2013-02-17 10.18.12 Every dog should have a boy….  Erma Bombeck.   I’m sure Ms. Bombeck had a freckle-faced 10-year-old boy in mind when she wrote that.  At our house “the boy” is almost 72 years old.  But it seems that some things are timeless and not bound by the limits of age.

I should point out that “the boy” has resisted my attempts to get a dog for the past 25 years.  Every broach of the subject was met with groans, moans and 87 reasons why we shouldn’t get a dog.  Over many of those years he had a point – we were both working long hours, we traveled a lot, we had white carpeting.

But last summer our kids went on vacation and we offered to dog sit.   When he thought I wasn’t looking, “the boy” would give the dog treats.  And he was perfectly content to sit on the couch with the dog right next to him watching golf tournaments on TV.  Over the course of ten days the dog learned all about lip-outs, soft fades and why Tiger Woods will never win another major.

So, as you faithful readers know (and we do thank you for your subscription!), “the boy” was finally worn down enough by last fall that the moans and groans were uttered with less conviction.  I pounced on the opportunity and put a down payment on a Cavalier King Charles Spaniel.  He was born in November and we named him “Dash”.  We were finally able to bring him home two weeks ago.  That’s when life in the Watson house changed. Forever.

Before Dash came home, “the boy” wanted it made perfectly clear that I was going to be totally responsible for all feeding, training and (this is critical) poop patrol.  Dash was going to be tolerated and allowed to live with us just to keep me happy.  Yeah, right.

Within 48 hours it became clear that Dash was going to belong to “the boy”.  He didn’t want to leave the house for fear the dog would miss him.  He admonished me for washing Dash’s face with a bit too much pressure.  He got a big stick to take outside to the dog run just in case any wild animal ventured near.  And the baby talk?  Here’s the best example I can provide:  one week after Dash came home “the boy” was watching hockey while Dash and I were in my office watching something educational, like “The Real Housewives of Beverly Hills”.  When I decided to retire, I took Dash and walked into the family room to say good night.  “The boy” jumped up from his chair, came over to us and starting petting and cooing …”oh, I love you soooo much”, “good-night little sweetheart”, etc. …. to the DOG.  He has not jumped up out of a chair like that for me in 20 years.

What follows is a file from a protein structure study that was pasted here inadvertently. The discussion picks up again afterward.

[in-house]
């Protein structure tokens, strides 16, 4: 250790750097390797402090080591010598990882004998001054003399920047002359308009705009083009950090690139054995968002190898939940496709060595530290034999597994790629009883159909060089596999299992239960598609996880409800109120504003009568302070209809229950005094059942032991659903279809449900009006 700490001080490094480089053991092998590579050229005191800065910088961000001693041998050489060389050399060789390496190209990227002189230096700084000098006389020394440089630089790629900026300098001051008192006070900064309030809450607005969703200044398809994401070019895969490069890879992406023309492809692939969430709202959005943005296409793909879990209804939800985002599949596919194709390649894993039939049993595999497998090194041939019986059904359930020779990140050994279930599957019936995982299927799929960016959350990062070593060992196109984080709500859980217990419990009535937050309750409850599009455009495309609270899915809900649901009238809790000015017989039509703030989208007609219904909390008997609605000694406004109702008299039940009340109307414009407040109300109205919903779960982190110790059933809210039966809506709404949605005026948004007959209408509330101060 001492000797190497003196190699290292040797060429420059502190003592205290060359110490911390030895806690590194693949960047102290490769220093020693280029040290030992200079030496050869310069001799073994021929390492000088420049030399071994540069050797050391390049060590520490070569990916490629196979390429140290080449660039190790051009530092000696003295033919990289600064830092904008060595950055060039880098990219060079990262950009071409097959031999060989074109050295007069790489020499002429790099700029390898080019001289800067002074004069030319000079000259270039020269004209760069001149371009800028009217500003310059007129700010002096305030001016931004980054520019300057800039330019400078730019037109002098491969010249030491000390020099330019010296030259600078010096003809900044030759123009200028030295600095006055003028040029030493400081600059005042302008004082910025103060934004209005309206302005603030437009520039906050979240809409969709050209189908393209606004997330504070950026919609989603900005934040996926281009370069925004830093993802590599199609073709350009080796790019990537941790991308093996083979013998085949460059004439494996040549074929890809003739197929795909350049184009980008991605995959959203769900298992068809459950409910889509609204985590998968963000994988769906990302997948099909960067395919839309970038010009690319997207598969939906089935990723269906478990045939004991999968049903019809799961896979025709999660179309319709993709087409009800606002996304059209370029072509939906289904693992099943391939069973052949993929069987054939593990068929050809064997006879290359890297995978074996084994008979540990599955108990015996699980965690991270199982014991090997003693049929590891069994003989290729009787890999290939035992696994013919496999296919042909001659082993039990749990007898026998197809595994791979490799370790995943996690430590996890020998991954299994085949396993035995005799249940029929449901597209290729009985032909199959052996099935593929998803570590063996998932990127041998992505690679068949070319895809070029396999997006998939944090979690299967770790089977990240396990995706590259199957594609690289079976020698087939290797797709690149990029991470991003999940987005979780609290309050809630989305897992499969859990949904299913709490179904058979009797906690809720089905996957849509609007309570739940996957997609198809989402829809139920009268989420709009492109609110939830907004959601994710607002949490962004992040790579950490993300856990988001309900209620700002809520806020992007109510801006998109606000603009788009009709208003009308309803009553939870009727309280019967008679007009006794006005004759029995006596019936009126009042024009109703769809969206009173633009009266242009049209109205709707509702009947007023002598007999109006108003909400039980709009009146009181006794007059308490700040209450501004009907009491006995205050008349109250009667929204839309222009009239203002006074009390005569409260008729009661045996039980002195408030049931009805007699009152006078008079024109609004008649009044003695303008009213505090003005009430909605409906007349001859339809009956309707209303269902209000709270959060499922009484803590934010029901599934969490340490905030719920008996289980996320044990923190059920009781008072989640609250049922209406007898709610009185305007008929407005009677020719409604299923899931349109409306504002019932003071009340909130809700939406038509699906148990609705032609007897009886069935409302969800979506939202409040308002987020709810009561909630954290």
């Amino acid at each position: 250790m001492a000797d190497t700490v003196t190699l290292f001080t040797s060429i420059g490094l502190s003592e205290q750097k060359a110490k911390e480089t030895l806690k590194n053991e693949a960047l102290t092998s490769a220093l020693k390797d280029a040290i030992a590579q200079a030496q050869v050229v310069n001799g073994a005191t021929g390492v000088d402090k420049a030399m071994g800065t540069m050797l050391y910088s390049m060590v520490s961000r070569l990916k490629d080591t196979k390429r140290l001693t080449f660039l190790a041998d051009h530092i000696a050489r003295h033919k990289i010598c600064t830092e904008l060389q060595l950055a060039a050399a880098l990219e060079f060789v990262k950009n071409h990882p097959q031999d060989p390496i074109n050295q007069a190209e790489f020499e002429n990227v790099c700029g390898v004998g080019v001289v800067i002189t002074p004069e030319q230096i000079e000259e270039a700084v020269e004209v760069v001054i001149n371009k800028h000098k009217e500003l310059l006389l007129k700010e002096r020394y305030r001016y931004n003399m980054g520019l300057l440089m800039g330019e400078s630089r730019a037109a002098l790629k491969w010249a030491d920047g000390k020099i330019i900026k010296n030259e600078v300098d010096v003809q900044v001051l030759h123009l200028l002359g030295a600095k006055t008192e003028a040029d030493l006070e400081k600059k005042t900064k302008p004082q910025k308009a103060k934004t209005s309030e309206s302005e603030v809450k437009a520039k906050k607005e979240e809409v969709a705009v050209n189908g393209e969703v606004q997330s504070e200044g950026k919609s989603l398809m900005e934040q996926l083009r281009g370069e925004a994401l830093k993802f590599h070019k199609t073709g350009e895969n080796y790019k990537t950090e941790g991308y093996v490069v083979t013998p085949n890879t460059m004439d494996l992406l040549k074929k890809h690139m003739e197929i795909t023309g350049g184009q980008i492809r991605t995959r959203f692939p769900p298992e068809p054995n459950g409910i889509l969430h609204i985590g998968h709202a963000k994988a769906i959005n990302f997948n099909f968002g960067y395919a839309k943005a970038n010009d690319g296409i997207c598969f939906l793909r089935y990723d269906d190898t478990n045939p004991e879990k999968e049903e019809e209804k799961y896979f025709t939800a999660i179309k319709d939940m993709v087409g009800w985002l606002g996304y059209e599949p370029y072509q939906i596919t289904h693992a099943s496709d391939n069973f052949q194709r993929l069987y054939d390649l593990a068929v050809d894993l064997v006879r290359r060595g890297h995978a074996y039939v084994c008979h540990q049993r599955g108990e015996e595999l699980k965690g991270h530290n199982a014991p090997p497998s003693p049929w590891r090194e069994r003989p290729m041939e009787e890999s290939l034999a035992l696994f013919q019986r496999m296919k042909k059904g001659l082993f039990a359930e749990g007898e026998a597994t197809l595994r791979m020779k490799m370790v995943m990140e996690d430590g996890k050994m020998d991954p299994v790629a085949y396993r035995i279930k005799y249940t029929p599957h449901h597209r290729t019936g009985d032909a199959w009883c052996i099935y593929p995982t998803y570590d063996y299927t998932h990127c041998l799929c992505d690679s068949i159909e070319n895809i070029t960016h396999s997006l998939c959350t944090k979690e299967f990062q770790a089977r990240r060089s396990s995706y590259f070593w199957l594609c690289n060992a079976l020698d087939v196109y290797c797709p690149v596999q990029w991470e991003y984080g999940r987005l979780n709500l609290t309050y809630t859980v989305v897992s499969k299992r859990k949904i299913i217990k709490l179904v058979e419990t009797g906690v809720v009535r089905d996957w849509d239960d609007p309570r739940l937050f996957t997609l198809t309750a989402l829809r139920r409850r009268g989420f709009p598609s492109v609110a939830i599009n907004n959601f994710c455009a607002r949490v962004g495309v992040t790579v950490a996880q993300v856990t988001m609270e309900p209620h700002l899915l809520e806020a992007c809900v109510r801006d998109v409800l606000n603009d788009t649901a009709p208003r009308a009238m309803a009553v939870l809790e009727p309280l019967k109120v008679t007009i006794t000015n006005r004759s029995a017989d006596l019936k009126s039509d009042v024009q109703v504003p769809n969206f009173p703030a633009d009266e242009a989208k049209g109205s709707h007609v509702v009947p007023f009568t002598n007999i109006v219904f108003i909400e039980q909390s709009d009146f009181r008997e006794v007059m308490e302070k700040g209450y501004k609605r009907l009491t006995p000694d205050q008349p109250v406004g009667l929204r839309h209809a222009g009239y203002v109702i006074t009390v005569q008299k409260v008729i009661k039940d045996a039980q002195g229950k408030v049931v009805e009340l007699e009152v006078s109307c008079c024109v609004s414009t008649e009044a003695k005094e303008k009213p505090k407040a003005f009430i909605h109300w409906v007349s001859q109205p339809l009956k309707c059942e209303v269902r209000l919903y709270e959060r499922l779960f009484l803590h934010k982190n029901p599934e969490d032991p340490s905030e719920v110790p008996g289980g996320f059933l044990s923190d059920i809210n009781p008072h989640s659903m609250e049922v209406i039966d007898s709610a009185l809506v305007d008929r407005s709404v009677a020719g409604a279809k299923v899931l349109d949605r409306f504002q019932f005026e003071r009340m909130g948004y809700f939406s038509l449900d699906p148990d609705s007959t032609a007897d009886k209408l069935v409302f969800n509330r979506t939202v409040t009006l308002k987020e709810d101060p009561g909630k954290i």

So now, after 25 years of wanting a dog, I have to fight for equal time.  At best, “the boy” and I sit on the couch with Dash in between us.  Life is very good at those moments.  And truthfully, I love seeing “the boy” so enamored with Dash.  Dash has brought us a lot of love and I’m sure has lowered our blood pressure by several points.

However, I should stipulate that “the boy” is not so enamoured that he has picked up poop.  Somehow, that is still my responsibility.



By Suzanne Sparrow Watson

Whenever our late dad was asked how long he’d been married, he would jokingly respond,  “I’ve survived 43 years of indentured servitude”.   He was the type of guy who could get away with such a statement, with a twinkle in his eye and a hearty chuckle.  My husband tried it once and received an icy stare.

But icy stares aside, this week we are celebrating our 25th wedding anniversary.  Where in the heck does the time go?  It seems like only yesterday that we were standing before the minister thinking, “What in the heck have I gotten myself in to?”

A few weeks ago a young person asked us how long we’ve been married.  When we told him we were sneaking up on 25, he asked us for the secret to a long marriage.  We were stumped for an answer.  Commitment, enthusiasm, insanity?  Probably some combination of them all.   I actually like the late Erma Bombeck’s assessment of marriage. She wrote that it isn’t the big things, like money and sex, which ruin a marriage; it’s the small annoyances adding up that suddenly made one spouse take a pick axe to the other in the dark of night.  She used examples of putting empty ice cube trays back in the freezer and refusing to walk across the room to change the TV channel.  I guess today it would be not charging the iPad or deleting a favorite show from the DVR listing.

Regardless of the era, her point is well taken.  I think a jury of my peers would have found me perfectly justified in strangling my husband for repeatedly leaving dirty dishes on top of the dishwasher, placing empty milk cartons back in the refrigerator and assuming I’m his personal secretary.  And although I’m almost sure I’ve been the very essence of human kindness over these years, perhaps he might have a thing or three to cite me for as well.  But we’ve never let the small things get in the way.  The real secret to a happy marriage?  A very short memory.

It also helps to have the same metabolisms.  How many couples have divorced because one spouse is ridiculously cheerful in the morning and the other needs six cups of coffee before grunting “Hand me the sports section.”?  We know a couple who only have about 10 waking hours when their lives intersect.  Who knows, maybe those 10 hours are enough. Especially when you’re both retired.

All I know for sure is that this week will will commemorate 25 wonderful years by going to a fine (and by “fine” I mean expensive) restaurant.  But what I’m really looking forward to are all the days that follow.  As Judith Viorst once said, “Recognize joy when it arrives in the plain brown wrappings of everyday life”.  My joy is found when the two of us are alone on our sofa, laughing and chatting.  And in those moments I am confident in the knowledge that he’s still going to put an empty milk carton back in the refrigerator.  After 25 years you learn to choose your battles.